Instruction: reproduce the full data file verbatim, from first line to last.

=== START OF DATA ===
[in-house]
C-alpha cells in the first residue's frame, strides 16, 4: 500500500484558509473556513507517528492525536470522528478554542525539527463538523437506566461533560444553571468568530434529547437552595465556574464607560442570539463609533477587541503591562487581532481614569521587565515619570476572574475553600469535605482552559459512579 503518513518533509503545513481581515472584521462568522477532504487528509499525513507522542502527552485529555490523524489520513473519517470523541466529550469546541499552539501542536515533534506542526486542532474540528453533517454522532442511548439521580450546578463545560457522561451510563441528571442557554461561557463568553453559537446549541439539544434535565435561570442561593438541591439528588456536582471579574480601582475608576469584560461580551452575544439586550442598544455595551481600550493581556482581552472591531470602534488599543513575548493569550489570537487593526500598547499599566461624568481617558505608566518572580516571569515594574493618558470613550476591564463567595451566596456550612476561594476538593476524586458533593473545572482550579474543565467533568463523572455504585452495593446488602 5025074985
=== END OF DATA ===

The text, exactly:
[in-house]
C-alpha cells in the first residue's frame, strides 16, 4: 500500500484558509473556513507517528492525536470522528478554542525539527463538523437506566461533560444553571468568530434529547437552595465556574464607560442570539463609533477587541503591562487581532481614569521587565515619570476572574475553600469535605482552559459512579 503518513518533509503545513481581515472584521462568522477532504487528509499525513507522542502527552485529555490523524489520513473519517470523541466529550469546541499552539501542536515533534506542526486542532474540528453533517454522532442511548439521580450546578463545560457522561451510563441528571442557554461561557463568553453559537446549541439539544434535565435561570442561593438541591439528588456536582471579574480601582475608576469584560461580551452575544439586550442598544455595551481600550493581556482581552472591531470602534488599543513575548493569550489570537487593526500598547499599566461624568481617558505608566518572580516571569515594574493618558470613550476591564463567595451566596456550612476561594476538593476524586458533593473545572482550579474543565467533568463523572455504585452495593446488602 5025074985